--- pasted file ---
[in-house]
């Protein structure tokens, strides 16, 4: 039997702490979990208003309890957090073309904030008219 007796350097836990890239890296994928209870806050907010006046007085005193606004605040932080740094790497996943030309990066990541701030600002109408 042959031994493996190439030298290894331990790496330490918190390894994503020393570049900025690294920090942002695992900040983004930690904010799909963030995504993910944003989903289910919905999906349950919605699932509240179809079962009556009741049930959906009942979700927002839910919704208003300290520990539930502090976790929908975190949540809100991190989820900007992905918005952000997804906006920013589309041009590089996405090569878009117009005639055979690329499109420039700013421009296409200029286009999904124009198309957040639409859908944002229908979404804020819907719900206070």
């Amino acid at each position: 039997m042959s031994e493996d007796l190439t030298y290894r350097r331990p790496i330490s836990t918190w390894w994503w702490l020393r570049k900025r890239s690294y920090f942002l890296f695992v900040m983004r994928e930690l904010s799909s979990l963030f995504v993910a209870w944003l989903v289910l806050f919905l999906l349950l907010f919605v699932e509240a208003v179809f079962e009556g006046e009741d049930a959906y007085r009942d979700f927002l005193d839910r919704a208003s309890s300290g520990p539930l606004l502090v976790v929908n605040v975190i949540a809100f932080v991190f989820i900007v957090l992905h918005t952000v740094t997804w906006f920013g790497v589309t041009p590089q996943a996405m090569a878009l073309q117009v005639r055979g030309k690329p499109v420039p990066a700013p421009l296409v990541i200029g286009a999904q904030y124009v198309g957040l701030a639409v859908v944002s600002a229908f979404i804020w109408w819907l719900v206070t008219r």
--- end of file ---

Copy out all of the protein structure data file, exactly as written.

[in-house]
């Protein structure tokens, strides 16, 4: 039997702490979990208003309890957090073309904030008219 007796350097836990890239890296994928209870806050907010006046007085005193606004605040932080740094790497996943030309990066990541701030600002109408 042959031994493996190439030298290894331990790496330490918190390894994503020393570049900025690294920090942002695992900040983004930690904010799909963030995504993910944003989903289910919905999906349950919605699932509240179809079962009556009741049930959906009942979700927002839910919704208003300290520990539930502090976790929908975190949540809100991190989820900007992905918005952000997804906006920013589309041009590089996405090569878009117009005639055979690329499109420039700013421009296409200029286009999904124009198309957040639409859908944002229908979404804020819907719900206070």
């Amino acid at each position: 039997m042959s031994e493996d007796l190439t030298y290894r350097r331990p790496i330490s836990t918190w390894w994503w702490l020393r570049k900025r890239s690294y920090f942002l890296f695992v900040m983004r994928e930690l904010s799909s979990l963030f995504v993910a209870w944003l989903v289910l806050f919905l999906l349950l907010f919605v699932e509240a208003v179809f079962e009556g006046e009741d049930a959906y007085r009942d979700f927002l005193d839910r919704a208003s309890s300290g520990p539930l606004l502090v976790v929908n605040v975190i949540a809100f932080v991190f989820i900007v957090l992905h918005t952000v740094t997804w906006f920013g790497v589309t041009p590089q996943a996405m090569a878009l073309q117009v005639r055979g030309k690329p499109v420039p990066a700013p421009l296409v990541i200029g286009a999904q904030y124009v198309g957040l701030a639409v859908v944002s600002a229908f979404i804020w109408w819907l719900v206070t008219r």